Thursday, October 20, 2011
I hear people complain about the Indian Health care system. The waits are too long and the doctors are no good. I hear even more about how unfriendly the staff are and how people would rather stay home and die. That’s a joke but there’s truth in it.
I want to say two things about the health care systems; both Native and non-Native health care.
Native Health Care.
First, we complain about the free health care we get. I don’t think we should complain about this because it’s free. My family and all my relatives have never had to pay for giving birth to any of us at a hospital, they never paid for a single broken bone or a single dose of insulin. Sure we have to wait for a long time in a tacky waiting room, and sure the service can be terrible, but it’s free. There is a place far, far away where they have to pay for their doctor’s visits and medications and fill out loads of paperwork for every visit and purchase. I think we should be thankful that we don’t have any idea what an emergency room visit costs.
Second, we complain about the health care not being up to par. That is true. In Crownpoint, you never see the same doctor twice because they are all young interns from Georgia or Maine who are forced to stick it out at Indian health center for a year and then they high-tail it out of there. No doctor wants to stay in Crownpoint because there are no businesses and entertainment around. There are no specialists either for those same reasons. We always have to travel to the nearest city for specialty treatment.
There is a need to dedicate more funds to Indian health care.
Non-Native health care.
I have gotten free health care all my life. A few years after I moved away from the reservation I was lucky to not need any doctor’s visits or medications. Between semesters in college I got regular eye and teeth check-ups at home where it’s free.
And then two months ago I punched a machine really hard and threw out my back – I should clarify that it was a punching machine.
Things are unbelievable out there.
I had to go to the emergency room here in Las Cruces because I was in so much pain. An emergency crew was called and they told me a ride in their emergency unit would be about $200. That’s about $100 per mile. I turned it down and my boyfriend drove me to the emergency room. It was a painful hell to get in his Jeep.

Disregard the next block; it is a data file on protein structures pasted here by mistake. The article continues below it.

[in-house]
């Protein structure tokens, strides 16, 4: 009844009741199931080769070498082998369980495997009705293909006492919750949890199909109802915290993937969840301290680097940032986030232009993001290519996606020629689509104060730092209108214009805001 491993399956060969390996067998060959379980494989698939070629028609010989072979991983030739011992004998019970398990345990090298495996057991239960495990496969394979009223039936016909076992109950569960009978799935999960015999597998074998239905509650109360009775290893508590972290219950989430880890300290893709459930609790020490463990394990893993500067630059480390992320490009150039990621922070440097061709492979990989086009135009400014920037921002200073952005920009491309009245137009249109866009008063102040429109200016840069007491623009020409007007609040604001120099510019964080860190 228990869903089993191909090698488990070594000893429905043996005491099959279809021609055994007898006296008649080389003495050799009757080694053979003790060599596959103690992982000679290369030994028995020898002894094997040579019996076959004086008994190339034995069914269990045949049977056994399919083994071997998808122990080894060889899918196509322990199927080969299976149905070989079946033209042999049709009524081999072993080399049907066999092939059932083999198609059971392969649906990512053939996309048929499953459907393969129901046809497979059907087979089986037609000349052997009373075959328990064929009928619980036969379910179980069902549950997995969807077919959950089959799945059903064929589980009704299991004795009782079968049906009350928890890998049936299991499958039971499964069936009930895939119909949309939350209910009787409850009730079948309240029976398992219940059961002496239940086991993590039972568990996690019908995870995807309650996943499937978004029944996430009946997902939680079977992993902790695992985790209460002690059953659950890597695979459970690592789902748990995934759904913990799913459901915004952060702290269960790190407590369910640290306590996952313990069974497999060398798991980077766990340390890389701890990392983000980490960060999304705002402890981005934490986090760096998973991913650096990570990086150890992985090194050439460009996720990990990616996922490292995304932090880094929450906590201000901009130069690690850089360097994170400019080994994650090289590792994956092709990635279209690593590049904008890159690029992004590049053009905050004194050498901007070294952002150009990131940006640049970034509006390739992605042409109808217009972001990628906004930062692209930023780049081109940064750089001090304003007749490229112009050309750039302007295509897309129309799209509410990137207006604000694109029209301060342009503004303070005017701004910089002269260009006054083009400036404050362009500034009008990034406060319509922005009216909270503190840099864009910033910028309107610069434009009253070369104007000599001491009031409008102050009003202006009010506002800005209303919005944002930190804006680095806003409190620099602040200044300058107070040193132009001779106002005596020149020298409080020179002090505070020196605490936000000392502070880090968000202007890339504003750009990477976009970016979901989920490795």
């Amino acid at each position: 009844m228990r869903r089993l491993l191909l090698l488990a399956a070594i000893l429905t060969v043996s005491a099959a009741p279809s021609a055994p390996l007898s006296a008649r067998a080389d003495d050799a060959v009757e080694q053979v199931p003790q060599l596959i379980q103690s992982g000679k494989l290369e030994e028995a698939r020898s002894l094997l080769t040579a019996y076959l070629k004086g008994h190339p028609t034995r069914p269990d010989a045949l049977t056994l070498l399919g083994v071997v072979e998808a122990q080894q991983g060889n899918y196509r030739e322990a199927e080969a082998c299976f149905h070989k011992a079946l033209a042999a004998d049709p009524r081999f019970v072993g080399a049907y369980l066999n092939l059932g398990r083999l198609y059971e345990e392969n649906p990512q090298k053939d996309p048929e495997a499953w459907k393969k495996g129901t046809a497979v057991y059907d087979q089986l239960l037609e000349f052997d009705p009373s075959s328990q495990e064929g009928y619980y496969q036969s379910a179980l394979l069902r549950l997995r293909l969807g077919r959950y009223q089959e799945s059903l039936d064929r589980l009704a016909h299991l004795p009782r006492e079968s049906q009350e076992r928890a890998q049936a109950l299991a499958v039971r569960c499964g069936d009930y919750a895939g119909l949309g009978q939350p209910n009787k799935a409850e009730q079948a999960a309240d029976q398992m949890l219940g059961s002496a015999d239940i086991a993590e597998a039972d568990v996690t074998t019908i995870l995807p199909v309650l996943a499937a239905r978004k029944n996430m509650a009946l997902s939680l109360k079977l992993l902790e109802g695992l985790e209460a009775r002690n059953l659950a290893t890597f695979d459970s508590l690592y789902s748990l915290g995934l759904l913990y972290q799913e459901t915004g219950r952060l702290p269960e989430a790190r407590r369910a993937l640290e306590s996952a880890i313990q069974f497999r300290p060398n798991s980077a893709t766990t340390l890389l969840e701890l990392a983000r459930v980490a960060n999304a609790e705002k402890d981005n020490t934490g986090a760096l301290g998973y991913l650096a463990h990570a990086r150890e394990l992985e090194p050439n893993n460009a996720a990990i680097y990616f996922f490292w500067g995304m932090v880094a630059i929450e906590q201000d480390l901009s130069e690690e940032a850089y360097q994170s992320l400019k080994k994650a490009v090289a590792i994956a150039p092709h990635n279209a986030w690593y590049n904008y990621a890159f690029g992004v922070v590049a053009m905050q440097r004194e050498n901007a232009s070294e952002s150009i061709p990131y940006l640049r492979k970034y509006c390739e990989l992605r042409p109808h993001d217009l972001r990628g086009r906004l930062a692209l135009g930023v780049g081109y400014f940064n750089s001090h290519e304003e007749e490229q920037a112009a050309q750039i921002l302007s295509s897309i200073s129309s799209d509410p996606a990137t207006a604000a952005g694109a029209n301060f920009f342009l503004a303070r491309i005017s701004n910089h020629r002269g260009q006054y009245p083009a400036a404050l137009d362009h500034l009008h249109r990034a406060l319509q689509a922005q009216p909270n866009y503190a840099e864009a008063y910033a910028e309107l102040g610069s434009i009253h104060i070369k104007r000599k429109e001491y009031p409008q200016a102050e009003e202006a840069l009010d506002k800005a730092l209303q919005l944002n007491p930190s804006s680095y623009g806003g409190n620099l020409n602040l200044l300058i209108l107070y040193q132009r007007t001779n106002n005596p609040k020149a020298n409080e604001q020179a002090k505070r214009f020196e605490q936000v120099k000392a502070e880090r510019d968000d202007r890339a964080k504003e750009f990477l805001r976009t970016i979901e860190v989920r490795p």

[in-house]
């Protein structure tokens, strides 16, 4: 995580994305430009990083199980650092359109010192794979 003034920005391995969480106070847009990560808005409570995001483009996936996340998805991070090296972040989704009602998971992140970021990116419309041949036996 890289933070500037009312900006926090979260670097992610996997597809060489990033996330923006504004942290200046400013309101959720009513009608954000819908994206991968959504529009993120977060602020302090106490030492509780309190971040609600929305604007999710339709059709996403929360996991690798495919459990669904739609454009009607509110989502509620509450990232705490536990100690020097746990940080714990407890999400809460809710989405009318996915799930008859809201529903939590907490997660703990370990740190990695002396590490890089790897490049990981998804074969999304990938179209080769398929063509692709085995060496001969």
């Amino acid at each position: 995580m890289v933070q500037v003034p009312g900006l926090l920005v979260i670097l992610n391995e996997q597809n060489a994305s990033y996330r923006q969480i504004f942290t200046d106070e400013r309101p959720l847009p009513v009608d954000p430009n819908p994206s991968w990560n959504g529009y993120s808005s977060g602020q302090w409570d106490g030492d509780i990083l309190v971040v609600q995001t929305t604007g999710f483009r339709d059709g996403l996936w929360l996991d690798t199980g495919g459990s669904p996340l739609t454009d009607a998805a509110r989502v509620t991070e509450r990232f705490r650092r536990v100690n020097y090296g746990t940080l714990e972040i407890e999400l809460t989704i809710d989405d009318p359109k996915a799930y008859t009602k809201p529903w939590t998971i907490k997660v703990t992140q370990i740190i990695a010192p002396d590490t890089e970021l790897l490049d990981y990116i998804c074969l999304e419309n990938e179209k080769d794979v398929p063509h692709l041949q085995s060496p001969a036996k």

I was taken care of. They made me pay $50 before I left. They pumped me full of morphine and vicoden. Then the pharmacy visit cost me about $20 for painkillers that I only needed for two and a half days. They don’t give you painkillers at an Indian Health Service hospital – not even when I nearly broke my ankle in high school – and I think that’s where they cut some of the costs.
That happened two months ago and now they’re trying to bill me for it: all $1,000 worth of sitting in the emergency room because certain pieces of paperwork got lost in the shuffle. Hopefully paperwork gets to where it needs to be. This process is so confusing and it makes no sense to me.
I think it sucks that non-Natives have to pay for health care. I think it sucks that my health is all based on technicalities and paperwork. I think it sucks that I went around worrying about where I can and can’t go to be seen for strep throat. It sucks to immediately get my bill in the mail – which usually says $0 because my tribe pays for it – and then weeks later get my test results.
Can’t everyone visit an Indian Health Service hospital where you can book your eye appointment, dental appointment and Pap test all in one building and then get your meds across the hall and not pay for any of it?
For any Native students off the reservation reading this, I learned the process when I made my visit. I wish I would have did a little research before I got sick. Though I’m no expert, here are some tips:
· Talk to your parents and see if they have some kind of health insurance through your tribe. You wouldn’t want to get in an accident and then be billed.
· See if you qualify for a very cheap or free insurance, just in case.
· Once you find out that you are covered by your tribe in some way, call up the insurance company and ask them where you can visit and find out what kinds of rates do apply if you have to make a medical visit anywhere.
· Be prepared. Ask questions even though you are not sick. Make sure you have some kind of proof of insurance when you visit, especially the first time.
· You don’t have to drive all the way home to visit a doctor. Get yourself familiar with the system.